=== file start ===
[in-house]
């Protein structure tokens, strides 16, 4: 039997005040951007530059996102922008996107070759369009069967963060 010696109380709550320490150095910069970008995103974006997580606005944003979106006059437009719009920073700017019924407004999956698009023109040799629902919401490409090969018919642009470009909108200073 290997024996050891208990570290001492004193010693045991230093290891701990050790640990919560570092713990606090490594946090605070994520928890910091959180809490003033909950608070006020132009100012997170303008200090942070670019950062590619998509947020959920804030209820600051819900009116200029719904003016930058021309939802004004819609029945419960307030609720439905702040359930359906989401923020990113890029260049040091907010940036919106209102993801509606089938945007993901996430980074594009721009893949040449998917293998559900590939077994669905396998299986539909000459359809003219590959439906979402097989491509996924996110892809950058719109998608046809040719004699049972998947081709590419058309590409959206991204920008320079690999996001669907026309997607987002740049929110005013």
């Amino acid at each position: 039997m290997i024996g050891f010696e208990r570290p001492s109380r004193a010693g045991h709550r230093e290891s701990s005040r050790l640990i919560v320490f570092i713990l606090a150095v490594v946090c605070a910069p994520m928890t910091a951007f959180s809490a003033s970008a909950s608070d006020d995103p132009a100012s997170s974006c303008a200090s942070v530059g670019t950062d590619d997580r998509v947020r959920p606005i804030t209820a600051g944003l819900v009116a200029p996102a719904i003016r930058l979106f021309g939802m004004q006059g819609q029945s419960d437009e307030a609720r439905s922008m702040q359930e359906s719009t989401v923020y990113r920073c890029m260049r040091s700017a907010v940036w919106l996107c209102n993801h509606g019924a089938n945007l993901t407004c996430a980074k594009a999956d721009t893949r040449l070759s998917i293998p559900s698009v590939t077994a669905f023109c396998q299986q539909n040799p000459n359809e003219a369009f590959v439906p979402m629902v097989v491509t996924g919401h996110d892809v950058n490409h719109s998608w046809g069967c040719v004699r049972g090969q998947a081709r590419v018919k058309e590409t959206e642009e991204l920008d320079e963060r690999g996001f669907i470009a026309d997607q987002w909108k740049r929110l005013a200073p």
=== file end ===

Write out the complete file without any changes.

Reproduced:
[in-house]
């Protein structure tokens, strides 16, 4: 039997005040951007530059996102922008996107070759369009069967963060 010696109380709550320490150095910069970008995103974006997580606005944003979106006059437009719009920073700017019924407004999956698009023109040799629902919401490409090969018919642009470009909108200073 290997024996050891208990570290001492004193010693045991230093290891701990050790640990919560570092713990606090490594946090605070994520928890910091959180809490003033909950608070006020132009100012997170303008200090942070670019950062590619998509947020959920804030209820600051819900009116200029719904003016930058021309939802004004819609029945419960307030609720439905702040359930359906989401923020990113890029260049040091907010940036919106209102993801509606089938945007993901996430980074594009721009893949040449998917293998559900590939077994669905396998299986539909000459359809003219590959439906979402097989491509996924996110892809950058719109998608046809040719004699049972998947081709590419058309590409959206991204920008320079690999996001669907026309997607987002740049929110005013």
């Amino acid at each position: 039997m290997i024996g050891f010696e208990r570290p001492s109380r004193a010693g045991h709550r230093e290891s701990s005040r050790l640990i919560v320490f570092i713990l606090a150095v490594v946090c605070a910069p994520m928890t910091a951007f959180s809490a003033s970008a909950s608070d006020d995103p132009a100012s997170s974006c303008a200090s942070v530059g670019t950062d590619d997580r998509v947020r959920p606005i804030t209820a600051g944003l819900v009116a200029p996102a719904i003016r930058l979106f021309g939802m004004q006059g819609q029945s419960d437009e307030a609720r439905s922008m702040q359930e359906s719009t989401v923020y990113r920073c890029m260049r040091s700017a907010v940036w919106l996107c209102n993801h509606g019924a089938n945007l993901t407004c996430a980074k594009a999956d721009t893949r040449l070759s998917i293998p559900s698009v590939t077994a669905f023109c396998q299986q539909n040799p000459n359809e003219a369009f590959v439906p979402m629902v097989v491509t996924g919401h996110d892809v950058n490409h719109s998608w046809g069967c040719v004699r049972g090969q998947a081709r590419v018919k058309e590409t959206e642009e991204l920008d320079e963060r690999g996001f669907i470009a026309d997607q987002w909108k740049r929110l005013a200073p």